German battery storage company Senec launches products in Australia

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German company Senec-IES has begun shipping its battery storage units to the fast-growing Australian storage market, with 2,000 units to be supplied in the first six months of 2017.

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German company Senec-IES has begun shipping its battery storage units to the fast-growing Australian storage market, with 2,000 units to be supplied in the first six months of 2017. Senec’s Australian product launch is to be held in Perth later today (Wednesday).

With some of the most attractive economics for battery systems to be added to residential and small commercial PV arrays, Australia is continuing to attract major battery suppliers.

senecLG Chem is currently the Australian distributed battery market leader, with Enphase, Tesla, Sonnen, ABB, TrinaSmart, GCL and BYD also present. Germany’s SolarWatt is expected to join the burgeoning field in the coming weeks.

Germany’s Senec is the latest to launch in the market, signing a 2,000-unit supply deal for the first six months of this year. The first shipment of Senec’s HOME Li Home Energy Storage System has arrived in Australia, with the “million dollar deal” already accounting for 40 percent of Senec’s forecast export sales for the year.

Perth-based Ian Parkinson signed the import partnership deal and will assume the role of Senec brand representative in Australia and New Zealand.

“We recognized the need for high-quality energy storage systems early on and are glad to have found a partner which combines many years of experience in this field with the quality “Made in Germany”,” Parkinson (no relation to RenewEconomy editor Giles Parkinson) said in a statement.

Parkinson, along with Senec representatives from Germany, will present the Senec lithium-ion residential battery system to distributors, installers, and media at an event in Perth later today. Around 100 attendees are expected.

“Australia is one of the world’s largest and one of the most recent markets for home storage systems,” said Sven Albersmeier-Braun, head of international business development at Senec.

Albersmeier-Braun will attend the launch event today and indicates that both new PV system installations and homes with existing arrays present opportunities for Senec.

“Our forecasts unmistakably point in one direction: the current base and expansion of photovoltaic plants combined with already high and continuously rising prices for energy will lead to a rapid increase in demand for power storage units in the coming years.”

Senec, based in Leipzig in eastern Germany, has grown rapidly in its domestic market since 2009, where it has a fierce rivalry with compatriot firm Sonnen. Like Sonnen, Senec has been instrumental in introducing intelligent storage systems, with its Senec.Cloud, to optimize self-consumption of PV electricity produced onsite.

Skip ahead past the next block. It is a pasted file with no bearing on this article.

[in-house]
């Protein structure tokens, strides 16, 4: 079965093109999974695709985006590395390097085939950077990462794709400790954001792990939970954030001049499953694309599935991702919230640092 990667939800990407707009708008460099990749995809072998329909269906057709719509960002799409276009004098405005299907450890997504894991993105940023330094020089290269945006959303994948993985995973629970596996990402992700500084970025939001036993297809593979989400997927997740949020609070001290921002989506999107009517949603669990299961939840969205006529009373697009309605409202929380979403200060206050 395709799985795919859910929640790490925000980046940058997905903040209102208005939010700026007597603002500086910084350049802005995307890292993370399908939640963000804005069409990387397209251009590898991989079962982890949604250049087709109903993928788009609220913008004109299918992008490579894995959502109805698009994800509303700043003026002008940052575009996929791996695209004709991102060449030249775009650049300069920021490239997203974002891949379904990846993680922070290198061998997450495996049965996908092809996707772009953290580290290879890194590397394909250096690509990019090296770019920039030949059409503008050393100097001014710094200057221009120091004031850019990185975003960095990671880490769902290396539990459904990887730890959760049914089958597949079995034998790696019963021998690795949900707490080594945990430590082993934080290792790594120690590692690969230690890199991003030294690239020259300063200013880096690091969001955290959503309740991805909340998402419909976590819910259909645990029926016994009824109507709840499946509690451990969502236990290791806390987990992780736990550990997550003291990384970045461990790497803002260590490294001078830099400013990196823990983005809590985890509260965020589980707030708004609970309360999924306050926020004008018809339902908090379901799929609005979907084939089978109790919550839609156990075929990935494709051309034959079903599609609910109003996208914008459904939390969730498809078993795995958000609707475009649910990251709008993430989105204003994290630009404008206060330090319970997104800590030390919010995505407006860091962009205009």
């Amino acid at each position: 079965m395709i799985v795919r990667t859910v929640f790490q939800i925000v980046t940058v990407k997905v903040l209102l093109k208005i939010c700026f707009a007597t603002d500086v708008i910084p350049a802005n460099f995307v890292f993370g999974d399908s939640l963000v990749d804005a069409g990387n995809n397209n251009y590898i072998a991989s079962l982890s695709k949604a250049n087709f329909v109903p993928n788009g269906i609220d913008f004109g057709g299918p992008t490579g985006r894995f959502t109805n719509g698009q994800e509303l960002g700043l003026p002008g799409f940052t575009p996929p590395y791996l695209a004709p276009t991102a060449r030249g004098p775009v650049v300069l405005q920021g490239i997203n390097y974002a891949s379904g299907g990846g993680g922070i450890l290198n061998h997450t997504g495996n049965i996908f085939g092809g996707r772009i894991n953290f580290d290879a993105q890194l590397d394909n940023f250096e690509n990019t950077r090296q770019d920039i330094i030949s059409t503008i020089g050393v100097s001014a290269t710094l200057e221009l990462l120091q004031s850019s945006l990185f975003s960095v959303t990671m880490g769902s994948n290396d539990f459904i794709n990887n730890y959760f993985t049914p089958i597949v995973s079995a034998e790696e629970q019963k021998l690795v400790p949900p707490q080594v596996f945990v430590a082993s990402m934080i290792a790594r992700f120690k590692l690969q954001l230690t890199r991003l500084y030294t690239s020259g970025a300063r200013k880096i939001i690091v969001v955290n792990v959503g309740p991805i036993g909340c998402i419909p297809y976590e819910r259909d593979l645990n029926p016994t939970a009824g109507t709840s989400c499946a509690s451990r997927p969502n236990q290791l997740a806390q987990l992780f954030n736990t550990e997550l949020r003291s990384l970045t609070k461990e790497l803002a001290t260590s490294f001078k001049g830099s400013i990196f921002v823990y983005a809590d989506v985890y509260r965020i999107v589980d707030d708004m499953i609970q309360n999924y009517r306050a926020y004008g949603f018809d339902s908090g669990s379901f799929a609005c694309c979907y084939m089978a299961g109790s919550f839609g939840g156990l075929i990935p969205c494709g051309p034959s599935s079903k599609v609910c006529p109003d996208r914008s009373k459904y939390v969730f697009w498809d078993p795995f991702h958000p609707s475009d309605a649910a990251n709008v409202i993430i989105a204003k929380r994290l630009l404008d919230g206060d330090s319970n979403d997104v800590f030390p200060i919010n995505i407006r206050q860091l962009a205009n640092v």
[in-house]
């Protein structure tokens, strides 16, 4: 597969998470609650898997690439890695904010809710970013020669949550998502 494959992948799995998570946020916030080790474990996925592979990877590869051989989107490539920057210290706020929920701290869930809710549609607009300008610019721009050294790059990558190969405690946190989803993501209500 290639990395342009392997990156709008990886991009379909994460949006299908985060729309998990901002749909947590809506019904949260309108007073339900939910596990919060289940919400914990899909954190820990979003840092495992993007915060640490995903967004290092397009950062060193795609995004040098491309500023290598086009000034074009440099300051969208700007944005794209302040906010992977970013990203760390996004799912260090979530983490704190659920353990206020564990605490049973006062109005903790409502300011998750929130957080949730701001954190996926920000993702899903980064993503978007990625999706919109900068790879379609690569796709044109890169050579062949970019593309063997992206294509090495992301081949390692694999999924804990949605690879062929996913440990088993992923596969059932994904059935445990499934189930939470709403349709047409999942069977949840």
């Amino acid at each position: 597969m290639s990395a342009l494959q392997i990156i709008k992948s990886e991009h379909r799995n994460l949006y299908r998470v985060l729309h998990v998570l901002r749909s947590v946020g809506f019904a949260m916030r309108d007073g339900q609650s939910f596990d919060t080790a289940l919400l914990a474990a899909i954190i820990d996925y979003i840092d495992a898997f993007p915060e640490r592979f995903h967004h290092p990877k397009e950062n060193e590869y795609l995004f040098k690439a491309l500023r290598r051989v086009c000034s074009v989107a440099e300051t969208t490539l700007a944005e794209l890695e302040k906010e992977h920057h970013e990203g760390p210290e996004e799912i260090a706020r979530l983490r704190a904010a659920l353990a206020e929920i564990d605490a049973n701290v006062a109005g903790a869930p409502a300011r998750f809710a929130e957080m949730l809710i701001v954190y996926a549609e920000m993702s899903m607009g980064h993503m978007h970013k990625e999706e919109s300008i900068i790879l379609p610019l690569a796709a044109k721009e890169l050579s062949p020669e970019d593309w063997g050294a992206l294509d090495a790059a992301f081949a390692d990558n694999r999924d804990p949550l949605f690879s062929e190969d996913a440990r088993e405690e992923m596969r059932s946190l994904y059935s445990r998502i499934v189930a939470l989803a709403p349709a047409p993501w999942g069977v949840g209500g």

Alongside this, Senec has been advancing the use of distributed storage systems for grid services, like primary reserve control or frequency regulation.

By doing so, distributed storage systems can generate an additional revenue stream, improving the economics of battery storage, particularly important in countries where there are fewer daylight hours, such as Germany.

“The units for Australia are rolling off the production line and the first systems already arrived in Perth beginning of January,” said Senec founder Mathias Hammer.

“Preorders will be accepted from now on.” Hammer notes that Senec is currently present in Austria and Italy, alongside Germany, and is looking to use its Australian operations as a basis for further internationalization.


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  1. Mike Dill 4 years ago

    I wonder what their cost per kWh is?

    • john 4 years ago

      True cost of unit does it come with an inverter.
      Obviously Australia with it hideous cost of power has to be one of the best countries to sell battery storage.
      Besides the cost of power the very in most cases governance is also a plus .

      • Jonathan Gifford 4 years ago

        Hi John, the battery is AC coupled and can be used with a wide range of PV inverters. The unit does include an inverter.

    • john 4 years ago

      I think Redflow market plan is to recover the cost of R & R first up so it has a basis to survive.
      If it can survive past the point of outgoings against incoming then it can progressively reduce the cost of the product.
      At that point its product will become very competitive.
      I feel actually when looked at over the long term it has merit.
      If they could improve the round trip efficiency from 80% upwards they would be even more in the picture now.

      • Mike Dill 4 years ago

        The Tesla PowerWall is down below AU$0.32 per warranted kWh. Redflow is currently at about twice that. I hope they can make it as the flow technology is something that I would like to use if the price was right.

        • Sim 4 years ago

          There are 2 things that need to be taken into account with Tesla and Redflow. Redflow can draw down 100% and have a longer life cycle. True, they need to get their prices down quickly.

          • MaxG 4 years ago

            However… the market is so confused, which can be seen by the uptake of OLT (Old Lead Technology) how matter how new (the technology)… they may draw down to 100% DOD, but look at the size of the thing… who wants that?!

      • MaxG 4 years ago